I’m a rabbi, teacher, interfaith chaplain, end of life doula, and poet. I have a healer’s spirit, a holistic bent, and a dedication to social, economic, and environmental justice. I live in Emeryville, CA with my beloved wife Ruth, with whom I’ve been happily partnered for over twenty-two years.
People often ask about my name. “What does it mean?” “Where is it from?”
Shifrah is a name I chose in my late forties as I was making my way towards rabbinical studies. For me, it represents a clarion call to beauty, justice and love in the service of life, a calling I seek to reflect in my service as a rabbi, interfaith chaplain, and end-of-life doula.
A midwife of moments. My name — Shifrah — invokes the ancestral lineage of my foremothers and forefathers. My father’s mother was named Shifrah. She is said to have been a robust, intelligent, and vivacious woman who cared deeply about justice for the oppressed. She and my grandfather raised two strong, independently-minded daughters and a kind and caring son. Taking the name Shifrah pays homage to those ancestors.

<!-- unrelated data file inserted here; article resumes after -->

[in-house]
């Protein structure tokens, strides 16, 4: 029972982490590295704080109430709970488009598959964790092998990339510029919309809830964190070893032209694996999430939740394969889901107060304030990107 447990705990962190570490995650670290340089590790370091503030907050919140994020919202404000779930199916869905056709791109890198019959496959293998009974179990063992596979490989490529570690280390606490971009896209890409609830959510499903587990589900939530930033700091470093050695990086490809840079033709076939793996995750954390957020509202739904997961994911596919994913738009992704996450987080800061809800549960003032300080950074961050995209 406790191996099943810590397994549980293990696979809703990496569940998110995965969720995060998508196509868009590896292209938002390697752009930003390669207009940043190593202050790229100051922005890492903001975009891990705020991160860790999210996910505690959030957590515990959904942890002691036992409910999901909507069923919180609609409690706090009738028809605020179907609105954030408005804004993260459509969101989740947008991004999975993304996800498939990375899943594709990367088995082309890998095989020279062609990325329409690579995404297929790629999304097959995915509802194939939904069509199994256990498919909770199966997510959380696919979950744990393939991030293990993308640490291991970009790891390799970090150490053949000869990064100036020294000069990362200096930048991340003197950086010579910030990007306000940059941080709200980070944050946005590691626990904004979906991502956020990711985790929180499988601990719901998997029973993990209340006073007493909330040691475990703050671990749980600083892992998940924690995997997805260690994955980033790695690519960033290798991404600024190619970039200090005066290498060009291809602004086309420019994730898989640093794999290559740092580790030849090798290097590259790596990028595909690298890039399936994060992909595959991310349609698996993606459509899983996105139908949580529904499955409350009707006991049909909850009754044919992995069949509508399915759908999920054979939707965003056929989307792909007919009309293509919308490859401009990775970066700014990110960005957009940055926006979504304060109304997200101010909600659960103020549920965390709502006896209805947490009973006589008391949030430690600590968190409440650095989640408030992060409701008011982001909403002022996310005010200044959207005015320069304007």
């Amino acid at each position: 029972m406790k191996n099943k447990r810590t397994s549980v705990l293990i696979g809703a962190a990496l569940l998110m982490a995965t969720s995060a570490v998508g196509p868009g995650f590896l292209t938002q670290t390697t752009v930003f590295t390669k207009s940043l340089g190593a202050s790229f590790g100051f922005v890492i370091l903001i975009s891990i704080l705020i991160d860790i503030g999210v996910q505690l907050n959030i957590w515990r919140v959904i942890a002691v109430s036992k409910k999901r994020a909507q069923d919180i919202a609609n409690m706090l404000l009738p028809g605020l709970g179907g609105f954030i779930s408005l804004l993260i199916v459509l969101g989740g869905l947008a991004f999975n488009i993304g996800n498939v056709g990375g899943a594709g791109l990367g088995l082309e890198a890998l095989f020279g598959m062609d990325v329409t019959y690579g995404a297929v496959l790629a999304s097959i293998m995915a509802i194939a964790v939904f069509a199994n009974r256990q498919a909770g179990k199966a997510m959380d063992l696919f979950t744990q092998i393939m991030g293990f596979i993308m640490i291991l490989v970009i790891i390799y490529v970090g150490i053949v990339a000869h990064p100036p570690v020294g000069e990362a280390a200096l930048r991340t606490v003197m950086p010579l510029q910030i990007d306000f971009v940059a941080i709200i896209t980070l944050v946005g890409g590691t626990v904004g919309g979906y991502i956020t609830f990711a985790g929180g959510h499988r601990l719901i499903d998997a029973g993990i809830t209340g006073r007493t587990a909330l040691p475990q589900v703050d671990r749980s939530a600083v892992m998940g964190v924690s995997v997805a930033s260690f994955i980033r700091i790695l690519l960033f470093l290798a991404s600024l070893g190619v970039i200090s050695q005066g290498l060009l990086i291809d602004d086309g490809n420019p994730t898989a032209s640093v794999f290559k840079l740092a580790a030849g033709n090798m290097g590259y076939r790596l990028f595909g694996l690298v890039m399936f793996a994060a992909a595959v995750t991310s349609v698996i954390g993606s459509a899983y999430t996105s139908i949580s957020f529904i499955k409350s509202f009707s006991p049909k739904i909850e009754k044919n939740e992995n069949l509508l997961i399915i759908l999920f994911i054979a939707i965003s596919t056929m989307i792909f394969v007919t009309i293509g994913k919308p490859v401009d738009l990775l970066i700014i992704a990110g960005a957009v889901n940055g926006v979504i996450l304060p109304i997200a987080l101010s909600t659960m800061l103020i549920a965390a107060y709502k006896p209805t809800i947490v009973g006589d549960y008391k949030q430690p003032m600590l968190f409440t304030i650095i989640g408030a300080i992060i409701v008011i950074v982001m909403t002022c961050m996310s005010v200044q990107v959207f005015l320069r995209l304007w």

Shifrah was a midwife in the Torah. I midwife moments, showing up to witness, guide, accompany, and ease the way through important moments in people’s lives.
Beauty, poetry, and language. Linguistically, Shifrah is associated with beauty and clarity. The word shifrah also contains the same root letters as the word shofar, the ram’s horn we ritually use to call us back to our best selves.
Justice and love. Sometimes I listen deeply and intently; other times I speak out boldly. I help individuals, groups, and communities heal from personal, collective, and ancestral trauma.
So if you’re wondering how my name came to be Shifrah, well, how could it be anything else?